GENEVA – The Lutheran World Federation (LWF) has unilaterally moved to suspend regular meetings with the International Lutheran Council (ILC), following a joint decision by LWF General Secretary Martin Junge and LWF President Musa Panti Filibus.
Dr. Junge announced the decision in a report to the LWF Council in Geneva on June 29, 2018.
The International Lutheran Council received the news with regret. “We are disappointed in the LWF’s decision to break off regular discussions,” said ILC Executive Secretary Albert Collver. “It is difficult to see how unilateral action of this kind does anything but damage the relationship between our two organizations.”
“It is true that the ILC and the LWF have significant differences of opinion on a number of theological issues,” Dr. Collver continued. “But despite these very real differences, the ILC remains willing to meet with LWF leaders in a spirit of friendliness and mutual respect.”
The ILC and the LWF have held regular annual discussions since 2011, honouring an earlier 2005 Memorandum of Understanding which called for such meetings. Eleven church bodies currently hold membership in both the International Lutheran Council and the Lutheran World Federation, making regular contact between the two organizations particularly valuable.
The Lutheran World Federation considers itself a communion whose members are in altar and pulpit fellowship with one another. By contrast, the International Lutheran Council is instead an association of church bodies and not does consider itself a communion. While many members of the ILC are, in fact, in communion with one another, this is neither a requirement for nor a direct result of membership in the ILC itself.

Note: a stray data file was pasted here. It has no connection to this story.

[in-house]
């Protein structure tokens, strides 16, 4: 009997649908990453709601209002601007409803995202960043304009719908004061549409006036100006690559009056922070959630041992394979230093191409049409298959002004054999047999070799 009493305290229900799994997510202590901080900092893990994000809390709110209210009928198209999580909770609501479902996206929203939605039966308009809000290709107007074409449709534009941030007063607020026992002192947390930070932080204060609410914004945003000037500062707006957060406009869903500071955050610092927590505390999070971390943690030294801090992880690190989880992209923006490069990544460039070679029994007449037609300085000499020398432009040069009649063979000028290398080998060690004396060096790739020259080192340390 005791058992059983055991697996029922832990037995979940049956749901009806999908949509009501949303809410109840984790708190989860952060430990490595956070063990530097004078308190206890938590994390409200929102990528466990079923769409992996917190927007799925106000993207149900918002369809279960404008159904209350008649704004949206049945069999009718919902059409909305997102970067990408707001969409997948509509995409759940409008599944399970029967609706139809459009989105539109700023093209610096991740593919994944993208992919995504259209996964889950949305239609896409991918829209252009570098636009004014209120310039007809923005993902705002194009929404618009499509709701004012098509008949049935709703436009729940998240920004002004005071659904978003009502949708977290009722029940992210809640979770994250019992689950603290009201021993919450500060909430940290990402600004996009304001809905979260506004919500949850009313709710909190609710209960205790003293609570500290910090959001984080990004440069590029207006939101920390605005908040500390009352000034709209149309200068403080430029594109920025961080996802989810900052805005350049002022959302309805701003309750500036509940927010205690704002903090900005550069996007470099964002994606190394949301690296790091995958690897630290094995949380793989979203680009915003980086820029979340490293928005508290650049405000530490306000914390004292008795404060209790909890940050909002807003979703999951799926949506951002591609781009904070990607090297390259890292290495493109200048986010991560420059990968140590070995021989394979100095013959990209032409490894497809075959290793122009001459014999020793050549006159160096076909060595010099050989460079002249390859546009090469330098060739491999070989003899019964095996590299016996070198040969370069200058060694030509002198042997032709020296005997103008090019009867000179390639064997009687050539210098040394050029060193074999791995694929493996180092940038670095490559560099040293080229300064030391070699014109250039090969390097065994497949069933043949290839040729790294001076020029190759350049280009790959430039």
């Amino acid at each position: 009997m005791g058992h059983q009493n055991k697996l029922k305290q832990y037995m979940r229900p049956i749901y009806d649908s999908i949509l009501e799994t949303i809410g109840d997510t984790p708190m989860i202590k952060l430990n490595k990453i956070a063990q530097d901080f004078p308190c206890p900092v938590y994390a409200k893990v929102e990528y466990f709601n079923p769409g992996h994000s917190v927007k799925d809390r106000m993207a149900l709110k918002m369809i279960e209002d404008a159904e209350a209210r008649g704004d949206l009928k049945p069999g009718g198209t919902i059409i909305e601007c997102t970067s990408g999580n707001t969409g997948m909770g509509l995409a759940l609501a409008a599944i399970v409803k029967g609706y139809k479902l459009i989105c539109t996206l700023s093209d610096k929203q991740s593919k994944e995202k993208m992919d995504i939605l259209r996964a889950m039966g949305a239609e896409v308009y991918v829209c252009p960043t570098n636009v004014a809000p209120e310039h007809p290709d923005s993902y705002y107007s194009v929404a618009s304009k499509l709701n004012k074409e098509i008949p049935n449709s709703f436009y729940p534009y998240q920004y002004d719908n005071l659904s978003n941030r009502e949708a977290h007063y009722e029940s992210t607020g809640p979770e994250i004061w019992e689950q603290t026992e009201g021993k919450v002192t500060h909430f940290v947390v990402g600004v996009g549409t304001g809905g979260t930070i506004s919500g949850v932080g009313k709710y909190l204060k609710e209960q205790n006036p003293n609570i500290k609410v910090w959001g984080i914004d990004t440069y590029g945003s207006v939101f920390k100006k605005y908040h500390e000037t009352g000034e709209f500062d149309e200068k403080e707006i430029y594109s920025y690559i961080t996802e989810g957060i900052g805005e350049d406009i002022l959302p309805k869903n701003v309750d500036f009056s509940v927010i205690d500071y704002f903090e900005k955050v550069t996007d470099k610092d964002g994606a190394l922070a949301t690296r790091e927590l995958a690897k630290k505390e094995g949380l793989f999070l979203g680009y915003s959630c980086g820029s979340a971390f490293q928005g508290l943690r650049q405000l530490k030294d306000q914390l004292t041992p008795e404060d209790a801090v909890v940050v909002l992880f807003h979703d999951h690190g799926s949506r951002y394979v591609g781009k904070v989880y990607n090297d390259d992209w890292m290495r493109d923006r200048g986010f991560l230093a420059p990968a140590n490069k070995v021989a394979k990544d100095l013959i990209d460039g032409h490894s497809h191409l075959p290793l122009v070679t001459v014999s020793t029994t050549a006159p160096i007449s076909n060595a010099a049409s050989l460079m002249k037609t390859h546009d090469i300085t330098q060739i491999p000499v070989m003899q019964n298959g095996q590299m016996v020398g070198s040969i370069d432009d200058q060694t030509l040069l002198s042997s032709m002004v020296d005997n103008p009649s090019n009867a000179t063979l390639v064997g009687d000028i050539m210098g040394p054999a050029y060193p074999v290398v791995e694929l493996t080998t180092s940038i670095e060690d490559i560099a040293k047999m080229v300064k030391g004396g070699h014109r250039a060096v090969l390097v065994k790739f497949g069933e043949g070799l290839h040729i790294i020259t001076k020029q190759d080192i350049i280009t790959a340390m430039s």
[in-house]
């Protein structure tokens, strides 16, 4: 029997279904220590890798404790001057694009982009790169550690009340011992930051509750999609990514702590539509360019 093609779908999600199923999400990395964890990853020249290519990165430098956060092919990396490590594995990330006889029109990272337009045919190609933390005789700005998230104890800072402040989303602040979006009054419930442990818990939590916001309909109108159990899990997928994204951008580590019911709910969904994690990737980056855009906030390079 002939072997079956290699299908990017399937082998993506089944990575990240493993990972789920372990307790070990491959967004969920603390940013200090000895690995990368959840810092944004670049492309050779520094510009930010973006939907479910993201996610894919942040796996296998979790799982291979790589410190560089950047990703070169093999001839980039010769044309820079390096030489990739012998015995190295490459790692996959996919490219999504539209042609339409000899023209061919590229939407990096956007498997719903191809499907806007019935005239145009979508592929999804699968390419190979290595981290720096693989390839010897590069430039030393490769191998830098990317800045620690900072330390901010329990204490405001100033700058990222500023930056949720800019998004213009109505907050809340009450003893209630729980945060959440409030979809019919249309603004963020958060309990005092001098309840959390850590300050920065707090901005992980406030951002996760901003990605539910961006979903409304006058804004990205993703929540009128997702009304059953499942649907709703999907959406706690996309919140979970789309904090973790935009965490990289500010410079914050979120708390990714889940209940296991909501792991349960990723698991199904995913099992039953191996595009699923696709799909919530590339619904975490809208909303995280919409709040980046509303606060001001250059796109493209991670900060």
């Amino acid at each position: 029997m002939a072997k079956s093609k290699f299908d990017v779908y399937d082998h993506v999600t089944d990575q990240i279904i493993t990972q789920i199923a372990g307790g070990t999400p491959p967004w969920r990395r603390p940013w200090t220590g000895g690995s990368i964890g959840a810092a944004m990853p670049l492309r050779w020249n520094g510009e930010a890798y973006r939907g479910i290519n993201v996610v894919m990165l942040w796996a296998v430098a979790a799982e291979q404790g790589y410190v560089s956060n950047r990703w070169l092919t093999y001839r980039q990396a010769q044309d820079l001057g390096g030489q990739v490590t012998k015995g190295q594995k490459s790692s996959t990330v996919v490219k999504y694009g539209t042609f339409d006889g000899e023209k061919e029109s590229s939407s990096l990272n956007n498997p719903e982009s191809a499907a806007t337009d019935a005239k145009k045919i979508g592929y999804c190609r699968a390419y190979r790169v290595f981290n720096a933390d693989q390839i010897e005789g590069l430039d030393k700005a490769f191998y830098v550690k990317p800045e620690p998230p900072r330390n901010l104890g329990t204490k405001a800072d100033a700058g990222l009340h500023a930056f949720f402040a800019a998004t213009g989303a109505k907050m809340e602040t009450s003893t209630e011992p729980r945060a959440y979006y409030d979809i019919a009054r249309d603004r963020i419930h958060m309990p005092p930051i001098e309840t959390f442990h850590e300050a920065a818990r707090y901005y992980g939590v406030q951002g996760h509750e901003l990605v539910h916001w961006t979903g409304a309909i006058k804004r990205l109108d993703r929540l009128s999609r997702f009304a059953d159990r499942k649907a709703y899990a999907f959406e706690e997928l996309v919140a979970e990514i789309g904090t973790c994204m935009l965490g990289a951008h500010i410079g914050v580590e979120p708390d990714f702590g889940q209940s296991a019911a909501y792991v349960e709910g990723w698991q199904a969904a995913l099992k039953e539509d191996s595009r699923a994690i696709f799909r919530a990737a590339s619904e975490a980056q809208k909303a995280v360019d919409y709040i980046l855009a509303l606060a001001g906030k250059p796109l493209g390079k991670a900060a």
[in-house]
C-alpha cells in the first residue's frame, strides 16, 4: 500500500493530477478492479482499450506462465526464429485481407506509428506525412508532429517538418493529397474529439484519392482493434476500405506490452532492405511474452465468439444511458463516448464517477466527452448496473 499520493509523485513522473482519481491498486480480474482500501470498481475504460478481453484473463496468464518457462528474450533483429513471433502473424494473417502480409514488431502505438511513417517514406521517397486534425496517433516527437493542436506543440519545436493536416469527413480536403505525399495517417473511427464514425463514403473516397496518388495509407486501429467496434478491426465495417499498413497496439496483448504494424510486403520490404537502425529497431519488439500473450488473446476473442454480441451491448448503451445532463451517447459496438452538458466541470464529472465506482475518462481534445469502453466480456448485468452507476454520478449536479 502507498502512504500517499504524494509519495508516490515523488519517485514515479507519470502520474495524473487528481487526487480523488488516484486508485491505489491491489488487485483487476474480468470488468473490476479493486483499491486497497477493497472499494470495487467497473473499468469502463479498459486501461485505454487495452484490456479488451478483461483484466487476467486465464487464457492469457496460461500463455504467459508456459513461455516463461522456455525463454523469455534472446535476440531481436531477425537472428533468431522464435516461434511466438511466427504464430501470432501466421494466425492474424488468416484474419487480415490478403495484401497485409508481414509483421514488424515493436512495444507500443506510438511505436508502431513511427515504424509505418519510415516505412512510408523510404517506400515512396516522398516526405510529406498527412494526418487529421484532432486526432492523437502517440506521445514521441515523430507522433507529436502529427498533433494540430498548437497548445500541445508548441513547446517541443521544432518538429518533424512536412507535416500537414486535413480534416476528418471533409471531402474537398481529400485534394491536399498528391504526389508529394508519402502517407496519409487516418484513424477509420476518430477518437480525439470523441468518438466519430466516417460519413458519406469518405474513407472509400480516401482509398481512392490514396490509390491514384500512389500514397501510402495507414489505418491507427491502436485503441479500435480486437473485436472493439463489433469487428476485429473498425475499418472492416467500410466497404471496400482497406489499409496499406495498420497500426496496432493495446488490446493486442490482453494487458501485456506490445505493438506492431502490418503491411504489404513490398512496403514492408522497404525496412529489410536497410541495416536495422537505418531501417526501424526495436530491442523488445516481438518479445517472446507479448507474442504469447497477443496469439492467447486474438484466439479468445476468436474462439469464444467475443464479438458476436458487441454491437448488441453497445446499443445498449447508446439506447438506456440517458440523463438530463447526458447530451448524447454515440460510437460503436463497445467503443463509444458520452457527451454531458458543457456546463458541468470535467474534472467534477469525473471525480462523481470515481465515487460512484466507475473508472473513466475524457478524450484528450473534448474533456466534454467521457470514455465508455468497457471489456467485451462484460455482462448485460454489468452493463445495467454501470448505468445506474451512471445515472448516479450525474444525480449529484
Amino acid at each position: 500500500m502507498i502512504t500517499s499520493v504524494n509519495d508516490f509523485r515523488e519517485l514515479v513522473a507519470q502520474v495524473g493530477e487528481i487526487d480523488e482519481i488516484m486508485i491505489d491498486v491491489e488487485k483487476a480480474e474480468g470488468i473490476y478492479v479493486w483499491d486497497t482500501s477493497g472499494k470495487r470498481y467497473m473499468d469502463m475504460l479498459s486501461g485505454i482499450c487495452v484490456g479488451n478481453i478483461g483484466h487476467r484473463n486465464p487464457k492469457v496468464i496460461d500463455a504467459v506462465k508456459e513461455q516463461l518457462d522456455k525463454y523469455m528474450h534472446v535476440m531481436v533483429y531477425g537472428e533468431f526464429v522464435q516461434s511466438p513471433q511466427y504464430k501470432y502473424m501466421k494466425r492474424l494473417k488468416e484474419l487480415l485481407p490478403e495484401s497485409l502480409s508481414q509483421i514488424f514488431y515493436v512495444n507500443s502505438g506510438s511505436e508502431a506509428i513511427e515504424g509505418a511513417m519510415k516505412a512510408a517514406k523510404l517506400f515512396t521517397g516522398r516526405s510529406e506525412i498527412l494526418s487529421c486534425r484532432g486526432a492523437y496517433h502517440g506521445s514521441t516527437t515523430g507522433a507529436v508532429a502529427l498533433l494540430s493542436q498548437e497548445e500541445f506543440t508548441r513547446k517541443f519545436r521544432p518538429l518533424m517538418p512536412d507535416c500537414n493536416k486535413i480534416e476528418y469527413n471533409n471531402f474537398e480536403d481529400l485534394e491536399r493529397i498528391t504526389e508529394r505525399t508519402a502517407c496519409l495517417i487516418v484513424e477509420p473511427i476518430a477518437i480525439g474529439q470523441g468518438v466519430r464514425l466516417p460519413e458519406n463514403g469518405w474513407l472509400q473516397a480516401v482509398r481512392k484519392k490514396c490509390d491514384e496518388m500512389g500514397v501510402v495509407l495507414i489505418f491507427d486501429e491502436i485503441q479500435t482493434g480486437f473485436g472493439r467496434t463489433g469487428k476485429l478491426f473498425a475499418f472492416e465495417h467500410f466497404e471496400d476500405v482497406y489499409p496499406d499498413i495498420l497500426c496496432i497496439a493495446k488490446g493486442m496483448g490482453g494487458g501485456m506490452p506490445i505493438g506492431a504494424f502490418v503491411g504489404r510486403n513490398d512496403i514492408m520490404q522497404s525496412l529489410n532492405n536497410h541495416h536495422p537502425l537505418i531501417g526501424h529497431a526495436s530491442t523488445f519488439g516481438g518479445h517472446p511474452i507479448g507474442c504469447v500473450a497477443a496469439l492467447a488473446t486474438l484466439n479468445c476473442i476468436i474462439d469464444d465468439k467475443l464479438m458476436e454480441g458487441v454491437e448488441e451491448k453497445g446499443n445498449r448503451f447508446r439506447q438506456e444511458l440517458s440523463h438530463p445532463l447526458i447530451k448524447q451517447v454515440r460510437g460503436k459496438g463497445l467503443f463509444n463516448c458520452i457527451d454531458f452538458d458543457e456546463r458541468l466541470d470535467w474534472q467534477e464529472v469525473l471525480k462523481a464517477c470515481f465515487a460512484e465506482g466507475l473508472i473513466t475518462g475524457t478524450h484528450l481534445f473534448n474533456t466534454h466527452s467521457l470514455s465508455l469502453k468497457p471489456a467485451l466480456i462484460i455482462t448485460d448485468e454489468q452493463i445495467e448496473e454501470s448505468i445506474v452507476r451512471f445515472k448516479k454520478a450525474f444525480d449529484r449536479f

In recent years, a number of LWF churches and confessional groups within LWF churches have contacted the ILC in hopes of developing a closer relationship. In his report, Dr. Junge indicates that he disapproves of the ILC’s fielding of such requests as well as its plans to make room in its organizational structure to recognize these groups. The LWF is therefore suspending meetings with the ILC at the present time.
The ILC is unapologetic in its position. “When faithful Lutherans come seeking closer ties to the ILC, we will of course welcome and support them, even if they should be a minority in their own country or church body,” said Dr. Collver. “Christian hospitality and love demand nothing less.”
The LWF report also suggests the ILC has not been clear in affirming that churches may hold membership in both organizations. While the ILC feels it has been clear on this matter, it here reaffirms that it permits dual membership in the International Lutheran Council and the Lutheran World Federation.
In his report, Dr. Junge also accuses the ILC of spreading “aggressive and wrong communications about the LWF”—charges that the ILC categorically denies. “We take very seriously the Christian’s call not to bear false witness against one’s neighbour,” Dr. Collver noted, “just as we take seriously the entire Law and Gospel in God’s Holy Scripture.”
The LWF writes that it envisions the suspension of meetings with the ILC as temporary in nature, with plans to resume meetings “after the second half of 2019.” The ILC for its part stands ready to resume contact with the LWF at any time.